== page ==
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13 frl rising-food-costs


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13 frl rising-food-costs

  2. 2. It is a fact of life that food and operations costs continue to rise. The financial squeeze between the retail price and the cost of food and operations often results in a reduction of bottom line profits. In today‟s session we share a number of our best practices for combating these rising costs while protecting and increasing margin. Develop standardized systems to reduce costly waste Use menu engineering when designing cost-effective menus Determine true production and overhead costs Different factors to consider when strategically raising prices Effective purchasing practices TACTICS TO COMBAT RISING FOOD AND OPERATIONS COSTS Presentation available at:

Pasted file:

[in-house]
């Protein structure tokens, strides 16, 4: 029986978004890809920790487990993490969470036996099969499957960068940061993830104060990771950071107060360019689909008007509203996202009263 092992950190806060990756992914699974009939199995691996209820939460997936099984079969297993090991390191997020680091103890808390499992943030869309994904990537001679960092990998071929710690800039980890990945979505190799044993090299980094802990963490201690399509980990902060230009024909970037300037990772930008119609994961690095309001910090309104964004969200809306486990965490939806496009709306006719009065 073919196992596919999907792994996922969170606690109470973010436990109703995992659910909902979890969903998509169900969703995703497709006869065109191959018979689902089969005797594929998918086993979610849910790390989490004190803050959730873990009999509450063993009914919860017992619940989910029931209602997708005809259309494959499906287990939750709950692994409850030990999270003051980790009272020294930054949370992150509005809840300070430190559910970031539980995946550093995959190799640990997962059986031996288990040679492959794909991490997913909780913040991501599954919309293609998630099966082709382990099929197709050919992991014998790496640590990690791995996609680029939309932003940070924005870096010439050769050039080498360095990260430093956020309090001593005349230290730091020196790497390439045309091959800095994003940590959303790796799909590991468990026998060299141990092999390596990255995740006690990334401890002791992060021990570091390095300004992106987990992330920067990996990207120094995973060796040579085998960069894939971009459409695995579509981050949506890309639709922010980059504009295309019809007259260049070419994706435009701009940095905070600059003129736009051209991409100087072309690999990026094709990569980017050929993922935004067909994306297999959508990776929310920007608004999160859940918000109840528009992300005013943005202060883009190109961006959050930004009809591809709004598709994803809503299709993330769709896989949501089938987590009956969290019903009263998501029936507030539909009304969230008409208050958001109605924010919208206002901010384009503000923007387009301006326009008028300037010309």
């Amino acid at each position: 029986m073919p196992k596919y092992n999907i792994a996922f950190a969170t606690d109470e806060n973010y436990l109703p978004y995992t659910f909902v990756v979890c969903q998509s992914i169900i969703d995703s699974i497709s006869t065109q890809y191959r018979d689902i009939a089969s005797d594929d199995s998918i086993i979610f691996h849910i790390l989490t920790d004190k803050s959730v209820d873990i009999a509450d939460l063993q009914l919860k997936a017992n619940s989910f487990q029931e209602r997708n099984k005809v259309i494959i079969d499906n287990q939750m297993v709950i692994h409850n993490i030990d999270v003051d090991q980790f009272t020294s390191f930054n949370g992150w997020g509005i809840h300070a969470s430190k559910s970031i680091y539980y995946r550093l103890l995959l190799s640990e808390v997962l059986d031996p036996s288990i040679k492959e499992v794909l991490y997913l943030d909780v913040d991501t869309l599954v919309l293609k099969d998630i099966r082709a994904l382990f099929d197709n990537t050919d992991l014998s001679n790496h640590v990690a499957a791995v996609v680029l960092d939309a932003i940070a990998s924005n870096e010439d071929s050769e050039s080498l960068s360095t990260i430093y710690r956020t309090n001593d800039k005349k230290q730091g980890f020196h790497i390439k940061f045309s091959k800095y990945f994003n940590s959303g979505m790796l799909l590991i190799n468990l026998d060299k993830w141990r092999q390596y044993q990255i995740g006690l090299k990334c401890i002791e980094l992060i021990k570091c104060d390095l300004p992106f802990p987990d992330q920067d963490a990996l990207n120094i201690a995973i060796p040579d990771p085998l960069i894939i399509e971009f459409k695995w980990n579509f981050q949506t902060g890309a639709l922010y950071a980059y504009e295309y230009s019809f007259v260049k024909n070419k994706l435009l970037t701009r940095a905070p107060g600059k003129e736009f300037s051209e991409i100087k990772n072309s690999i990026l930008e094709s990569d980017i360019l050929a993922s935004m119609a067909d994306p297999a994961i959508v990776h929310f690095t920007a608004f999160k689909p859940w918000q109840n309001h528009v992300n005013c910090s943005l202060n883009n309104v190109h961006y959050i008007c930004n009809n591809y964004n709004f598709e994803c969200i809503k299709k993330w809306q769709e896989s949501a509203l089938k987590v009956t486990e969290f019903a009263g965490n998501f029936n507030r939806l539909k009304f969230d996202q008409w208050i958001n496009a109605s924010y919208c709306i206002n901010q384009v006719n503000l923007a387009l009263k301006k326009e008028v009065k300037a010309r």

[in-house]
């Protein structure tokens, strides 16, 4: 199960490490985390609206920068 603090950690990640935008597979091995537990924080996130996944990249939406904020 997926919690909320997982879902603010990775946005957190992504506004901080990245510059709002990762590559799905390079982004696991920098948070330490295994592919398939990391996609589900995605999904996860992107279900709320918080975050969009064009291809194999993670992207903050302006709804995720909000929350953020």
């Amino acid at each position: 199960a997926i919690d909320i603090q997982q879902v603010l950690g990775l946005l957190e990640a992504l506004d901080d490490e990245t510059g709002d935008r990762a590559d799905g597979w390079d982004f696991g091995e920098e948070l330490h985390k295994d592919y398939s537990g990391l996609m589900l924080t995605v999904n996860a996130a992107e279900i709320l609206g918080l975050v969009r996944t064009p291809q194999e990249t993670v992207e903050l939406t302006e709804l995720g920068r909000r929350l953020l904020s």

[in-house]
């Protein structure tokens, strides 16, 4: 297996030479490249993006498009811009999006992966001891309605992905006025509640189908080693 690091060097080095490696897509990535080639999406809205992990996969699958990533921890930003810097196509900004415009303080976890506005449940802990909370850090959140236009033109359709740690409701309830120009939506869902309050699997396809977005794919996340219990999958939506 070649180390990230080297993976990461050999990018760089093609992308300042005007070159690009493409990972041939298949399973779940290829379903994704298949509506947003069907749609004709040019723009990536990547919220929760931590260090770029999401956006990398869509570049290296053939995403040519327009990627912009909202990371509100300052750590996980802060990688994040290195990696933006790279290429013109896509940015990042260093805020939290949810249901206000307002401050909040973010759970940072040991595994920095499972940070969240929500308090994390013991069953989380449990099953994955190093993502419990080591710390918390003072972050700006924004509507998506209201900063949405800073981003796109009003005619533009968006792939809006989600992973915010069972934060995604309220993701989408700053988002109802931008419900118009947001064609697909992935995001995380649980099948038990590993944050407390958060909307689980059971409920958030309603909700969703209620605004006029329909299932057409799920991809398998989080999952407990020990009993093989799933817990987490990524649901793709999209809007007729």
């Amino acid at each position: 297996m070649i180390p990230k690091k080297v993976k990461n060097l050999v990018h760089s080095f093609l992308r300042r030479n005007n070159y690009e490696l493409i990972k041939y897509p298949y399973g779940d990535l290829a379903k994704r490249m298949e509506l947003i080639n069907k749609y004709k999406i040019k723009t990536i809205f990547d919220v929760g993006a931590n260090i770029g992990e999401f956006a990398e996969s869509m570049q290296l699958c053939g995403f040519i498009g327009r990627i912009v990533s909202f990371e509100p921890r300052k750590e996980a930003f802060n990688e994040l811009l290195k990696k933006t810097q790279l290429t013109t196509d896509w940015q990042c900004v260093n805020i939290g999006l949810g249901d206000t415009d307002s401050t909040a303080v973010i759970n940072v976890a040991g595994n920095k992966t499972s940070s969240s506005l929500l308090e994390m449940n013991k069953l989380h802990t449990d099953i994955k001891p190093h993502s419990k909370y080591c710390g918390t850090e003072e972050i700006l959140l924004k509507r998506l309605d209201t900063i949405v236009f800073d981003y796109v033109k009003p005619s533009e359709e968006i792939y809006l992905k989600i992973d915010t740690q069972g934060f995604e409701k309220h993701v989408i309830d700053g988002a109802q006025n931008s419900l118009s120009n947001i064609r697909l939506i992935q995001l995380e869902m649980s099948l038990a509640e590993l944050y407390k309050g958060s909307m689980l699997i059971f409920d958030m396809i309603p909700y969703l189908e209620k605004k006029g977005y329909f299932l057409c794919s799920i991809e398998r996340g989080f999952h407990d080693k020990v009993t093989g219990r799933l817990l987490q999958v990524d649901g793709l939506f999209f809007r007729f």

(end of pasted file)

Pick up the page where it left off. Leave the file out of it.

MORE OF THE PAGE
4. 4. • Involve all department managers • Meet weekly • Focus on top 3-5 goals per department • Take ownership & report minutes • Director of Purchasing • Identifies cost effective items • Looks forward to both short & long term needs • Educates sales – promotions, new recipes, A-B-C list • Quality Control Team BUILD A SYSTEMS-FOCUSED TEAM
  5. 5. • Form an executive team focused on quality • Develop Food and Service Standards – every member looking out for quality, hospitality and service. • Involve the team in full strategic plan - Great for culture. • Helps waste with hours, safety, efficiency of decision making, four eyes on each event • Entire company knows who the QC Team is. • Independent person reviews food before departure QUALITY CONTROL TEAM